As well as stamping out the supply of drugs, we are helping offenders kick the habit in prison. By April, 29 prisons will have introduced the integrated drug treatment system (IDTS), and I am pleased to announce that with the Department of Health we will be extending this scheme to a further 20 prisons over the next 12 months. IDTS provides better clinical services (funded by the Department of Health), such as improved detoxification programmes and greater continuity of care between the community and prisons, between prisons, and on release into the community, as well as helping offenders to address some of the deeper roots of their drug abuse. Alongside this, we will also consider extending the number of drug-free wings where prisoners can access increased rehabilitation and support separate from known drug users.

In the community, we are increasing the provision of current community sentences that specifically target and intensively supervise offenders with a drug misuse problem by 1,000 next year. These are known as drug rehabilitation requirements (DRR). The aim of the DRR, which involves treatment, regular testing and court reviews of progress and rigorous enforcement, is to get offenders to stop offending, with the longer-term aim of getting them off drugs for good.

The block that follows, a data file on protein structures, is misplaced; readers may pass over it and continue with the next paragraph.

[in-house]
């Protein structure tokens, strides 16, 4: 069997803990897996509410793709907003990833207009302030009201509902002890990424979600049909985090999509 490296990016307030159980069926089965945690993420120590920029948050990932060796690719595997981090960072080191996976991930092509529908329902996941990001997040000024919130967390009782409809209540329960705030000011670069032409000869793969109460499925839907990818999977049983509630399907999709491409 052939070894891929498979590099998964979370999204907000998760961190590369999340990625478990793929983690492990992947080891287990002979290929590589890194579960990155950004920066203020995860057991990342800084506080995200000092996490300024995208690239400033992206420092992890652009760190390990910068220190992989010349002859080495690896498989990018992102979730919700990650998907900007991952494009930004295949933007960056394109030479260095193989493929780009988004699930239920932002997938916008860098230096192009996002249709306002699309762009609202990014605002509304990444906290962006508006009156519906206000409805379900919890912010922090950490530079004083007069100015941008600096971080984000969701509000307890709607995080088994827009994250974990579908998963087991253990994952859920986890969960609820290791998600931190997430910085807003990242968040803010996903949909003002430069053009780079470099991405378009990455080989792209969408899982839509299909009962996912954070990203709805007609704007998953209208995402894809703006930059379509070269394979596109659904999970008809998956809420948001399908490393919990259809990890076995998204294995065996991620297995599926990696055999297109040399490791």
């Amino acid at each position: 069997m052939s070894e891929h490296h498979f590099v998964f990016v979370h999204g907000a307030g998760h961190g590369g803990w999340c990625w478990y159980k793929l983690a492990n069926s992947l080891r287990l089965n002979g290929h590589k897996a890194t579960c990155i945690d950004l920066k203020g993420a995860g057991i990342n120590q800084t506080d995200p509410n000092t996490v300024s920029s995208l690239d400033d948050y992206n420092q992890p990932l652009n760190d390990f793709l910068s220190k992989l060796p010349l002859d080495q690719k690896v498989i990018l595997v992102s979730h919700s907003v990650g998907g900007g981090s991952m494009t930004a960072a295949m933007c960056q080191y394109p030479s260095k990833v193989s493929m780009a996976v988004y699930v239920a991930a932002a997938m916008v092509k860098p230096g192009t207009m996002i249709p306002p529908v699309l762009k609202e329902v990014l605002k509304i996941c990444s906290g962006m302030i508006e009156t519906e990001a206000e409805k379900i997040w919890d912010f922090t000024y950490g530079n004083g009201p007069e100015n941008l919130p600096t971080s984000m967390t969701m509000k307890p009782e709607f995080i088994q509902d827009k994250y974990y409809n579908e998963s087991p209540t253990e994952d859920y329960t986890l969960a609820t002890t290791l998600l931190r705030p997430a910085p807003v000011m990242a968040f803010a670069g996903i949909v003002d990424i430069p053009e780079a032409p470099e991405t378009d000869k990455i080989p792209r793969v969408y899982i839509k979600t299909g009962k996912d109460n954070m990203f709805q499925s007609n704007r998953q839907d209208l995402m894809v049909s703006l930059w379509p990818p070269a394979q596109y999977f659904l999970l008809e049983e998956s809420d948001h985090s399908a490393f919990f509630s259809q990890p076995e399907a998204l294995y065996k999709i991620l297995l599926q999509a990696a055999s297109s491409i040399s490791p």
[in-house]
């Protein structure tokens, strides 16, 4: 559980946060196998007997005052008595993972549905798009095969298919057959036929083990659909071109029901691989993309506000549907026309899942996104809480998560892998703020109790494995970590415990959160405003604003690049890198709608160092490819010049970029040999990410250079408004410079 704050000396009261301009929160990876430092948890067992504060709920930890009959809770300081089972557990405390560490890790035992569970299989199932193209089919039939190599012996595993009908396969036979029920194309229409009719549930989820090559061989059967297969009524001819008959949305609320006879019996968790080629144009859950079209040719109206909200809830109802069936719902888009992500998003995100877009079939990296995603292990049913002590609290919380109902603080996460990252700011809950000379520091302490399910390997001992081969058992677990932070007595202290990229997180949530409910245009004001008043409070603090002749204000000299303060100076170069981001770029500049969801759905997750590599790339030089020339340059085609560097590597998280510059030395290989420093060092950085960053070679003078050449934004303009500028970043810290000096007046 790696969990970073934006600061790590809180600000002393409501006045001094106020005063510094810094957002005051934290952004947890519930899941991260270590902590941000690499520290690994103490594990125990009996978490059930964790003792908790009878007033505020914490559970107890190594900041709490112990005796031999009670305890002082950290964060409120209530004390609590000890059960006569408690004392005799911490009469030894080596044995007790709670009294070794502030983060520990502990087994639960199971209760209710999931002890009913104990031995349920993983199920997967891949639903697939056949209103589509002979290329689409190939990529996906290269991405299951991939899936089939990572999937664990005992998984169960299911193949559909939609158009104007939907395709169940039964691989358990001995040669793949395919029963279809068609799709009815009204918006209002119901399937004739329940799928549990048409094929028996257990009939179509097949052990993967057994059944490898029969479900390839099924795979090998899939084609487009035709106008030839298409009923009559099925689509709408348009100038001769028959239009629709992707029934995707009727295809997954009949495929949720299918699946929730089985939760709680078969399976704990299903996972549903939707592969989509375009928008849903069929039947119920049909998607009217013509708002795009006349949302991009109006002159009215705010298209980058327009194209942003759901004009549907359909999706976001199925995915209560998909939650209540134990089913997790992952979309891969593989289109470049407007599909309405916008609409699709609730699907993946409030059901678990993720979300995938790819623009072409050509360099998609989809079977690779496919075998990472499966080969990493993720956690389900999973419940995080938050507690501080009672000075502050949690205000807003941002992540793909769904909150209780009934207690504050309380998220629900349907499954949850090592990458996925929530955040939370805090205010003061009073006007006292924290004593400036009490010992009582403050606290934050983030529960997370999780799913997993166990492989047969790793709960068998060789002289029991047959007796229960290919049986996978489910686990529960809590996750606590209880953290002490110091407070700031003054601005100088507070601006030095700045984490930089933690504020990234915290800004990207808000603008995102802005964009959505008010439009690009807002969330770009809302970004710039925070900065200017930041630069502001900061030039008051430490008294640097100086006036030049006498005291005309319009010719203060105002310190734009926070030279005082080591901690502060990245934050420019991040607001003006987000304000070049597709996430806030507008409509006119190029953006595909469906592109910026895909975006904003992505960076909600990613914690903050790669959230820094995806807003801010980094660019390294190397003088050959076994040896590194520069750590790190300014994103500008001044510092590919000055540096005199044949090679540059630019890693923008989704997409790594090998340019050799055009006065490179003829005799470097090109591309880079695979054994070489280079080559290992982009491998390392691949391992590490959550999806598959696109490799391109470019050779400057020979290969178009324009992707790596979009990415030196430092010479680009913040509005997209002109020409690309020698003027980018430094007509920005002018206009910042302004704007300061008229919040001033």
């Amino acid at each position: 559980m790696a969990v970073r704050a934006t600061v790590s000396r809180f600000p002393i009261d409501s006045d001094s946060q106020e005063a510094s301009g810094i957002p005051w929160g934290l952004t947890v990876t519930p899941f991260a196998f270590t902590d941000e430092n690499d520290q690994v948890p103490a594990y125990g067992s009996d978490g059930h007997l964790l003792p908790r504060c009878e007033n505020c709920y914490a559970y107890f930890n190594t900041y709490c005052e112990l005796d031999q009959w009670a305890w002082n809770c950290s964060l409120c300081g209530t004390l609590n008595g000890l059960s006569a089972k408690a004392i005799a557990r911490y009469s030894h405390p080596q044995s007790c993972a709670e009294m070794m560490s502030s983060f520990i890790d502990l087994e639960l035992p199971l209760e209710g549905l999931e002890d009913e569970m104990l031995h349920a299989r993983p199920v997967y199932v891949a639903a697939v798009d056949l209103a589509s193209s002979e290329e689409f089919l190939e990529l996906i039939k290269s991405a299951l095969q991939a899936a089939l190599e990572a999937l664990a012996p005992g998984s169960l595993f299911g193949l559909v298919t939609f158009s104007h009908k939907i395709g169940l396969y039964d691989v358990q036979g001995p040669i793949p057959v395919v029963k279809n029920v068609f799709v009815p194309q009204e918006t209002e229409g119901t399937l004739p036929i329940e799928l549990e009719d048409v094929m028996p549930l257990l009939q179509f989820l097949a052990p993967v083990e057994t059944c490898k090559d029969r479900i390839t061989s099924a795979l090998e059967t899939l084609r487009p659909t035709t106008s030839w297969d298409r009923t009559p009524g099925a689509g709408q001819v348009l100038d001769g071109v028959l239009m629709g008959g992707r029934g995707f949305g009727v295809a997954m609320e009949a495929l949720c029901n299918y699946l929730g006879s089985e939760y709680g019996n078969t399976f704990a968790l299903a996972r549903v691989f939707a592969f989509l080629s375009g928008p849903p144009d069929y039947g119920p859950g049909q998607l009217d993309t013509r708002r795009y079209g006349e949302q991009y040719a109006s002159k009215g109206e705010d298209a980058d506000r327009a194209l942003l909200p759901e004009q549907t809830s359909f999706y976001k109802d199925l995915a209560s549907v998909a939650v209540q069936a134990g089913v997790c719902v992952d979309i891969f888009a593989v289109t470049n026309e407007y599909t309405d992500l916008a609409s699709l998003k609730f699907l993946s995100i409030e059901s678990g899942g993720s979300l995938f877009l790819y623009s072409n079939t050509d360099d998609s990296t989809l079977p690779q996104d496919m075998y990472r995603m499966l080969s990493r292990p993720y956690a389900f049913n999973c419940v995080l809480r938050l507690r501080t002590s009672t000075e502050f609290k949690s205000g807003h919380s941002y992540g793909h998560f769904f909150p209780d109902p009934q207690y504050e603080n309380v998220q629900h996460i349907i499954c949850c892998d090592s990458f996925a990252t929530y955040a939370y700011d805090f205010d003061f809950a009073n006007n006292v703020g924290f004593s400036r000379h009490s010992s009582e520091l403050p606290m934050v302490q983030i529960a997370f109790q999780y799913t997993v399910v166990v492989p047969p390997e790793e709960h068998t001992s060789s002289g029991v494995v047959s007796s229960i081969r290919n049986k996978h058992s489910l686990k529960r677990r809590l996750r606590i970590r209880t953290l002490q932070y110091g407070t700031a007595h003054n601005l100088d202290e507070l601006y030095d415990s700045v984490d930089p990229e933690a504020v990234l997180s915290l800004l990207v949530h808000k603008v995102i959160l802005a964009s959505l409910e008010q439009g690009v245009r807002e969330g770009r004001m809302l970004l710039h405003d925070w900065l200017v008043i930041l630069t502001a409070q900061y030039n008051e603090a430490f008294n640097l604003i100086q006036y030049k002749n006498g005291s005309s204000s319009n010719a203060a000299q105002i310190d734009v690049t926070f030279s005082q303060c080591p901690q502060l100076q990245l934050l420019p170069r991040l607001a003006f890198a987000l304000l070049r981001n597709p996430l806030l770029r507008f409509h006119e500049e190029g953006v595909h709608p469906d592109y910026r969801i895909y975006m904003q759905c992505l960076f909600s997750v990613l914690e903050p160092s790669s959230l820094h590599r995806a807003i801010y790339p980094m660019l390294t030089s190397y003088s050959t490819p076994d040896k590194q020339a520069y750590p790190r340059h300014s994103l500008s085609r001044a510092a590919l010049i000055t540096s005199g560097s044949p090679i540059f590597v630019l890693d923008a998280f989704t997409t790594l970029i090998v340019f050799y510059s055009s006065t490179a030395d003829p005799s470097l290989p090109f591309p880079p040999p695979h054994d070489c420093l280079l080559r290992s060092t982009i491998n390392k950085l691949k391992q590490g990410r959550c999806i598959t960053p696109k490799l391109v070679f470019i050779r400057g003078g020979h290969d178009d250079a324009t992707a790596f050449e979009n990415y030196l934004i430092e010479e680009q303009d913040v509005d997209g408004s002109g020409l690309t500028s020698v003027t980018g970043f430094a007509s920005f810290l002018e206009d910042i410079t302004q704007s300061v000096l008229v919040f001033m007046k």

Thirdly, many offenders come from chaotic backgrounds, their lives ruined by the pernicious cycle of crime and drug abuse. Subject to the current evaluation of the Leeds and West London pilots, we will extend our successful dedicated drug courts to four further areas, in which courts look to address the causes of offending along with the offence.

We will also bring forward pilots of models for court diversion and reviewable community orders for

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those with mental health issues. These will be based on models in the American and Australian jurisdictions. Problem-solving approaches applied to mental health builds on experience developed within HMCS relating to community justice, domestic violence courts and drugs court pilots, all aimed at ensuring that the courts respond effectively to problems in the criminal justice system.